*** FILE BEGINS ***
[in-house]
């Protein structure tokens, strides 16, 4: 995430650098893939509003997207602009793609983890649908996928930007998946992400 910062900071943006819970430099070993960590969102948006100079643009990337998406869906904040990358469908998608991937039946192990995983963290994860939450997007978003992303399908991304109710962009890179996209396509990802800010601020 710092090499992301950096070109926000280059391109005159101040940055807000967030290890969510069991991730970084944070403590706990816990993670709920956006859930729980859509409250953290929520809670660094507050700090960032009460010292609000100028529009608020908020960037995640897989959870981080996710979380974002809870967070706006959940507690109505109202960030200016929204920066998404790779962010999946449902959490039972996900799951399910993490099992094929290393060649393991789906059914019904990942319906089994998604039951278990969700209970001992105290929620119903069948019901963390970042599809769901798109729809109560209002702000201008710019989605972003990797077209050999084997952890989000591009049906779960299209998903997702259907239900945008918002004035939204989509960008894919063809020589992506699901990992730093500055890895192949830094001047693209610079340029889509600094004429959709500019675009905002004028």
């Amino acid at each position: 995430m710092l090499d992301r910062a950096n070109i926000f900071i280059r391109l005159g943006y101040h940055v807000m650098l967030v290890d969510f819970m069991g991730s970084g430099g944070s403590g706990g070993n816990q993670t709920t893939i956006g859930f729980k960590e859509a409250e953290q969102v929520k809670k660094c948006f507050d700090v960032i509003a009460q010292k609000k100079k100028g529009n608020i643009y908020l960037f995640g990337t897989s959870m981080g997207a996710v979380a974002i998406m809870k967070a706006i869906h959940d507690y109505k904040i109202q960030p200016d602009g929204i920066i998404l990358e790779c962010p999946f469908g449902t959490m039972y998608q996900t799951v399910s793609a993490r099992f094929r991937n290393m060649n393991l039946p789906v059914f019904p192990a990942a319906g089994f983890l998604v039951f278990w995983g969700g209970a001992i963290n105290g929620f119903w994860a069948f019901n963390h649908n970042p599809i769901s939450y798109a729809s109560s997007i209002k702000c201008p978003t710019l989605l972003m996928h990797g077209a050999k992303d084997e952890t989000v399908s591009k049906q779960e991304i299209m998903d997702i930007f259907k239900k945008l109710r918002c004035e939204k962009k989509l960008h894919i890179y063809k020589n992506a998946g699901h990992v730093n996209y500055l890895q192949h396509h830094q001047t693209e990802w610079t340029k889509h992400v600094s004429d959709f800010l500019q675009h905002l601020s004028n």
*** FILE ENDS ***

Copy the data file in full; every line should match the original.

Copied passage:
[in-house]
């Protein structure tokens, strides 16, 4: 995430650098893939509003997207602009793609983890649908996928930007998946992400 910062900071943006819970430099070993960590969102948006100079643009990337998406869906904040990358469908998608991937039946192990995983963290994860939450997007978003992303399908991304109710962009890179996209396509990802800010601020 710092090499992301950096070109926000280059391109005159101040940055807000967030290890969510069991991730970084944070403590706990816990993670709920956006859930729980859509409250953290929520809670660094507050700090960032009460010292609000100028529009608020908020960037995640897989959870981080996710979380974002809870967070706006959940507690109505109202960030200016929204920066998404790779962010999946449902959490039972996900799951399910993490099992094929290393060649393991789906059914019904990942319906089994998604039951278990969700209970001992105290929620119903069948019901963390970042599809769901798109729809109560209002702000201008710019989605972003990797077209050999084997952890989000591009049906779960299209998903997702259907239900945008918002004035939204989509960008894919063809020589992506699901990992730093500055890895192949830094001047693209610079340029889509600094004429959709500019675009905002004028």
């Amino acid at each position: 995430m710092l090499d992301r910062a950096n070109i926000f900071i280059r391109l005159g943006y101040h940055v807000m650098l967030v290890d969510f819970m069991g991730s970084g430099g944070s403590g706990g070993n816990q993670t709920t893939i956006g859930f729980k960590e859509a409250e953290q969102v929520k809670k660094c948006f507050d700090v960032i509003a009460q010292k609000k100079k100028g529009n608020i643009y908020l960037f995640g990337t897989s959870m981080g997207a996710v979380a974002i998406m809870k967070a706006i869906h959940d507690y109505k904040i109202q960030p200016d602009g929204i920066i998404l990358e790779c962010p999946f469908g449902t959490m039972y998608q996900t799951v399910s793609a993490r099992f094929r991937n290393m060649n393991l039946p789906v059914f019904p192990a990942a319906g089994f983890l998604v039951f278990w995983g969700g209970a001992i963290n105290g929620f119903w994860a069948f019901n963390h649908n970042p599809i769901s939450y798109a729809s109560s997007i209002k702000c201008p978003t710019l989605l972003m996928h990797g077209a050999k992303d084997e952890t989000v399908s591009k049906q779960e991304i299209m998903d997702i930007f259907k239900k945008l109710r918002c004035e939204k962009k989509l960008h894919i890179y063809k020589n992506a998946g699901h990992v730093n996209y500055l890895q192949h396509h830094q001047t693209e990802w610079t340029k889509h992400v600094s004429d959709f800010l500019q675009h905002l601020s004028n």